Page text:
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He denounced it as "a crime against God and man and its practice is a terrible step to the total demoralisation of any country".Paisley's campaign sought to prevent the extension to Northern Ireland of the Sexual Offences Act 1967, which had decriminalised homosexual acts between males over 21 years of age in England and Wales.In a television interview for The Unquiet Man, a 2001 documentary on Paisley's life, he expressed his pride at being "the only person to have the courage to denounce the Pope".However, after the death of Pope John Paul in 2005, Paisley expressed sympathy for Catholics, saying "We can understand how Roman Catholics feel at the death of the Pope and we would want in no way to interfere with their expression of sorrow and grief at this time." supported laws criminalising it, and picketed various gay rights events.
When Pope John died in June 1963, Paisley announced to a crowd of followers that "this Romish man of sin is now in Hell! He organised protests against the lowering of flags on public buildings to mark the Pope's death.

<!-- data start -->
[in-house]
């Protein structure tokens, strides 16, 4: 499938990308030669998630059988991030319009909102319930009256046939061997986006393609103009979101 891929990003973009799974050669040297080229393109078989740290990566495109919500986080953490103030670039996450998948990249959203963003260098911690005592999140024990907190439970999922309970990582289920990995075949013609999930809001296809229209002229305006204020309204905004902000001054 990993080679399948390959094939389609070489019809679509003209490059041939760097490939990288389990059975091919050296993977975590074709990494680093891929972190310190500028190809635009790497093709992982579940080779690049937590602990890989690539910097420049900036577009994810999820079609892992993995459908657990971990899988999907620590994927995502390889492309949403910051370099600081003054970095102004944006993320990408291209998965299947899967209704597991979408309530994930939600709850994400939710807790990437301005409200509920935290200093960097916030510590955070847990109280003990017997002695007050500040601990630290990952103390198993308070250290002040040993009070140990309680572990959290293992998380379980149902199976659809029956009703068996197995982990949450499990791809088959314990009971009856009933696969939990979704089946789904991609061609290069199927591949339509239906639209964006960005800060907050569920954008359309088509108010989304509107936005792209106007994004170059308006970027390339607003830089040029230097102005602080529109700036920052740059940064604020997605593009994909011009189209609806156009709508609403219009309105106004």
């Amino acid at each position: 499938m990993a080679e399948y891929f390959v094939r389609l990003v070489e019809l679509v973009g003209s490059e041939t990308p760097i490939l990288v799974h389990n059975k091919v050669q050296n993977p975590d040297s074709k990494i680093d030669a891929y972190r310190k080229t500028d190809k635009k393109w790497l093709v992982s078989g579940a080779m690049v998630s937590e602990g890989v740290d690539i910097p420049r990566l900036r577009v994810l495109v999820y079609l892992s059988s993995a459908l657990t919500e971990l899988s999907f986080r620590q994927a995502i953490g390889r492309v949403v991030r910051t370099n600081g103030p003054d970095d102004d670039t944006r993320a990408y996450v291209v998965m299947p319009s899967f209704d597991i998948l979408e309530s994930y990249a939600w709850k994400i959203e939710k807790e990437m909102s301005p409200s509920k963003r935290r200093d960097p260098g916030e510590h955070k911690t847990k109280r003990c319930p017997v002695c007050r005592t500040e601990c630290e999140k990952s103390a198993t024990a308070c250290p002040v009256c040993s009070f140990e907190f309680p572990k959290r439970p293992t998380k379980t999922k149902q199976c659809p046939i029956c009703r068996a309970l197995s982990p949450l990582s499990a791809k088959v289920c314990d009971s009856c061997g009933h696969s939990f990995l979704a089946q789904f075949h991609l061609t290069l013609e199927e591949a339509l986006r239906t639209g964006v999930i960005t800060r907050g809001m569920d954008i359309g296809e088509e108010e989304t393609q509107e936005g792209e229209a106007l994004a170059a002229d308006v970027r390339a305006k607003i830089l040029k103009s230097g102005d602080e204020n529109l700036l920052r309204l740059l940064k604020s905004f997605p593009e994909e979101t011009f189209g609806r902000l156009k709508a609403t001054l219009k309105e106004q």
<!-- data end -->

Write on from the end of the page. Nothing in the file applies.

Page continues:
Ian Richard Kyle Paisley, Baron Bannside, PC (6 April 1926 – 12 September 2014) was a loyalist politician and Protestant religious leader from Northern Ireland.
He became a Protestant evangelical minister in 1946 and remained one for the rest of his life.
Three of their children followed their father into politics or religion: Kyle is a Free Presbyterian minister; Ian is a DUP MP; and Rhonda, a retired DUP councillor.
In the late 1940s he undertook theological training at the Barry School of Evangelism (now called the Wales Evangelical School of Theology), and later, for a year, at the Reformed Presbyterian Theological Hall in Belfast.He gained a large group of followers who were referred to as Paisleyites.